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The Origins of Self

An Anthropological Perspective

The Origins of Self explores the role selfhood plays in defining both human society and each individual in that society. It considers the genetic and cultural origins of self, the role that self plays in socialization and language, and the types of selves we generate in our individual journeys to and through adulthood. Martin P. J. Edwardes argues that other-awareness is a relatively early evolutionary development, present throughout the primate clade and perhaps beyond, but self-awareness is a product of the sharing of social models, something only humans appear to do. The self of which we are aware is not something innate within us, it is a model of our self produced as a response to the models of us offered to us by other people. Edwardes proposes that human construction of selfhood involves seven different types of self. All but one of them are internally generated models, and the only nonmodel, the actual self, is completely hidden from conscious awareness. We rely on others to tell us about our self, and even to let us know we are a self. Developed in relation to a range of subject areas—linguistics, anthropology, genomics, and cognition, as well as sociocultural theory—The Origins of Self is of particular interest to students and researchers studying the origins of language, human origins in general, and the cognitive differences between human and other animal psychologies.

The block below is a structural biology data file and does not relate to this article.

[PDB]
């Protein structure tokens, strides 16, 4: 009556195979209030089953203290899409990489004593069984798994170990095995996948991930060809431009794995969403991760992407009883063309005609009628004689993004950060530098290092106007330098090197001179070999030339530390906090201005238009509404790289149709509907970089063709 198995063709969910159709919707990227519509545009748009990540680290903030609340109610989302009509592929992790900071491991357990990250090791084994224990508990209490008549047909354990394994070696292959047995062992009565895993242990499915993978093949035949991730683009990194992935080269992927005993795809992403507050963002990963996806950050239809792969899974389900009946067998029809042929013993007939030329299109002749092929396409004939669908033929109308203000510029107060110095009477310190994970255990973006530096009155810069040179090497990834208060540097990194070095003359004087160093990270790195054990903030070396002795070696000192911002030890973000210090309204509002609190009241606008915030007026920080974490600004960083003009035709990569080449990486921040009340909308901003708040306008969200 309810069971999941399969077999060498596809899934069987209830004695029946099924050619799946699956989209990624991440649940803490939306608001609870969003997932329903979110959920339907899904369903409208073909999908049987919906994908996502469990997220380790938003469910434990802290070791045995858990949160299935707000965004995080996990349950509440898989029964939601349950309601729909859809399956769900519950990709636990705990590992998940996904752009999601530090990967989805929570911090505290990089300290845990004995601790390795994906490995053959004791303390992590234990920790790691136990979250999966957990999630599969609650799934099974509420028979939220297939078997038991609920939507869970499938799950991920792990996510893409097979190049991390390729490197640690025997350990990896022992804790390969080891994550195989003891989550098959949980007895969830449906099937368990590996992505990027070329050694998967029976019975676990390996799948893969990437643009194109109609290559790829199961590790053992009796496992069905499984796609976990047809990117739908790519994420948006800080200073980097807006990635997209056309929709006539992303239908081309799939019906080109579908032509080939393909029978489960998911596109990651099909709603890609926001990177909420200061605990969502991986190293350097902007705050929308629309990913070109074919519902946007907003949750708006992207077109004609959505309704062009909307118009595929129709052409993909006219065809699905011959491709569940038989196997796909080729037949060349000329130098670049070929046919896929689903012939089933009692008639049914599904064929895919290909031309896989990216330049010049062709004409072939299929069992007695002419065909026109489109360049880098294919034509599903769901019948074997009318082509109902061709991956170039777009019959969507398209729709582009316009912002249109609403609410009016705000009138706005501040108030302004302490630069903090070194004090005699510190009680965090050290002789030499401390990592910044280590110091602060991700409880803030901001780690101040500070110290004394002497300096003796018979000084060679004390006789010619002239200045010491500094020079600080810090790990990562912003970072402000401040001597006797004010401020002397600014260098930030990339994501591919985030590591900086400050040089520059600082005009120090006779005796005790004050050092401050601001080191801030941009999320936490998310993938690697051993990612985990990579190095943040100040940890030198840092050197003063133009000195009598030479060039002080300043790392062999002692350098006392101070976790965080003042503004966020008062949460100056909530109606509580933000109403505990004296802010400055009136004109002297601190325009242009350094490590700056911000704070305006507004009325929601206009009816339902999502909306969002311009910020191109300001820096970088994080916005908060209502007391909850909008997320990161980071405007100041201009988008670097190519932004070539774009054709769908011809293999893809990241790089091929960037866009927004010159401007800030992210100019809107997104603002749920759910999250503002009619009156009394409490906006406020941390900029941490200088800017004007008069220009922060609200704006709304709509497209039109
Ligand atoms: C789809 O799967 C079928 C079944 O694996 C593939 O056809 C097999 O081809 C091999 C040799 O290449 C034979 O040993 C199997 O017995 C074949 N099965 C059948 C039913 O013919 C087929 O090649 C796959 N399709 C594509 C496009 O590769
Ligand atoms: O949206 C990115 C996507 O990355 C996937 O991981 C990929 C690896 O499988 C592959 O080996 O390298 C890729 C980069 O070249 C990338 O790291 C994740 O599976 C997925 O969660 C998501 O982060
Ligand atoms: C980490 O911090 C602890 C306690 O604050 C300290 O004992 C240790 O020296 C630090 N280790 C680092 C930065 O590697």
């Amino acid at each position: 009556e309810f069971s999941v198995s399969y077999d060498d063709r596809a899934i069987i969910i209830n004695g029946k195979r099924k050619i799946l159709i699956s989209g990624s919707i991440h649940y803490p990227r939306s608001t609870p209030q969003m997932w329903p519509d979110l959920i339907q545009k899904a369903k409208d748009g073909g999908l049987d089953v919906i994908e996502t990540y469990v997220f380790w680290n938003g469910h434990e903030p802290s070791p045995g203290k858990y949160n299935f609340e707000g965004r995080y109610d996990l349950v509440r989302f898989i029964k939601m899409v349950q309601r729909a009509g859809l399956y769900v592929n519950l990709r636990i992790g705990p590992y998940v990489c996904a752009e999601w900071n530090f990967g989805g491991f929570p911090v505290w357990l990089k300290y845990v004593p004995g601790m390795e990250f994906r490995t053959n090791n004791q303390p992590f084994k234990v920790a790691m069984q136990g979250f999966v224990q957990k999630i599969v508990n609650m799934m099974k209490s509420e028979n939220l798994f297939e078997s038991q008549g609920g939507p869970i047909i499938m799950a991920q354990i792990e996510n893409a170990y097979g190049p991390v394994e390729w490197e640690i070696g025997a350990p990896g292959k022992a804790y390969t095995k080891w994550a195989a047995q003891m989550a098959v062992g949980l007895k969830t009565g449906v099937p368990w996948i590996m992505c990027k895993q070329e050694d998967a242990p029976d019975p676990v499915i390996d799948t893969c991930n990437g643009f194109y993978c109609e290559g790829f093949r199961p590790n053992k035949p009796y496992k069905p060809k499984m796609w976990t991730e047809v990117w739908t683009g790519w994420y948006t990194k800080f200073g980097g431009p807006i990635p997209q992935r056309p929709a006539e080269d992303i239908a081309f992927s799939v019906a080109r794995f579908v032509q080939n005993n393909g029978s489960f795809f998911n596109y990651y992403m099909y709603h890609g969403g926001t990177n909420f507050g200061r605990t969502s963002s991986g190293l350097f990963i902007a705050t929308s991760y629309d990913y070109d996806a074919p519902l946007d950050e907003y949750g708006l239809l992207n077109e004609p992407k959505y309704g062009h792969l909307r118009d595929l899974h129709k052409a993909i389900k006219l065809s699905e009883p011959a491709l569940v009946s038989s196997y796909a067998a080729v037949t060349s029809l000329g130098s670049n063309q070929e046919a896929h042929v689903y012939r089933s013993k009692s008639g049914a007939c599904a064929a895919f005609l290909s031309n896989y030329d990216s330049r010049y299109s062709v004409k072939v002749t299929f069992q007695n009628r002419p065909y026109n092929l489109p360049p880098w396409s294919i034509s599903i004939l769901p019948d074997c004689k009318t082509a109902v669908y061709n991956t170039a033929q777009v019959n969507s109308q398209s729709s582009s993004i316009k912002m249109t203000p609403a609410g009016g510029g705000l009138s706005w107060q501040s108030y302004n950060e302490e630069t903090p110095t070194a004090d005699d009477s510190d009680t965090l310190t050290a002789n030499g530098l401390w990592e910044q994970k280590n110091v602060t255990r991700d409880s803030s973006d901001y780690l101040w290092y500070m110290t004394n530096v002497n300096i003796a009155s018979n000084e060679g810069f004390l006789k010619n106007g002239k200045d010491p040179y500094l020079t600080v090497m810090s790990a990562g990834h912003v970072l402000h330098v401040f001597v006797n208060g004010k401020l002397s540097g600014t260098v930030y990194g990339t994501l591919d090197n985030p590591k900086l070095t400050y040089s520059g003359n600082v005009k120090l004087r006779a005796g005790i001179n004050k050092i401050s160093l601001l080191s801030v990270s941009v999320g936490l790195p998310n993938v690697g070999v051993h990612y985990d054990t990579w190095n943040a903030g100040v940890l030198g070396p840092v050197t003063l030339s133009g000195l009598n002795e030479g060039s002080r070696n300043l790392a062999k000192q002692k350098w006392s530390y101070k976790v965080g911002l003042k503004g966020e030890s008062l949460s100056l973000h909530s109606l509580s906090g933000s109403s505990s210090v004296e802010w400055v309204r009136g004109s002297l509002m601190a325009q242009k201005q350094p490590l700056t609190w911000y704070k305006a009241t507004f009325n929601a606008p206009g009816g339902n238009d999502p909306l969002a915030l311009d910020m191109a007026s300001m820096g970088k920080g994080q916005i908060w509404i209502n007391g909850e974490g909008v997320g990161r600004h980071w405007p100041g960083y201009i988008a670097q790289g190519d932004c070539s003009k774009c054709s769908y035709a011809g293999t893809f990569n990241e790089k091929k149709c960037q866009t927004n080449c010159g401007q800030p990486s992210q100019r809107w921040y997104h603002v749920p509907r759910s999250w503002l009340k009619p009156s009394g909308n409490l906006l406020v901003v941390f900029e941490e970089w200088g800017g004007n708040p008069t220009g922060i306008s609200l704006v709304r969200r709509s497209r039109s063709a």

248 pages | 5 halftones | 9 1/4 x 6 1/4

Free digital open access editions are available to download from UCL Press.

Language and Linguistics: General Language and Linguistics


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Table of Contents

Prologue: Down the Rabbit-hole
1. What Is a Self?
2. Where Did Self Come From?
3. The Modelled Self
4. How Do We Become Selves?
5. Where Did Social Calculus Come From?
6. The Language of Self
7. Metaphors of Self
8. What Is a Self? There and Back Again
9. Epilogue: Snarks or Boojums?
Glossary
Bibliography
Index

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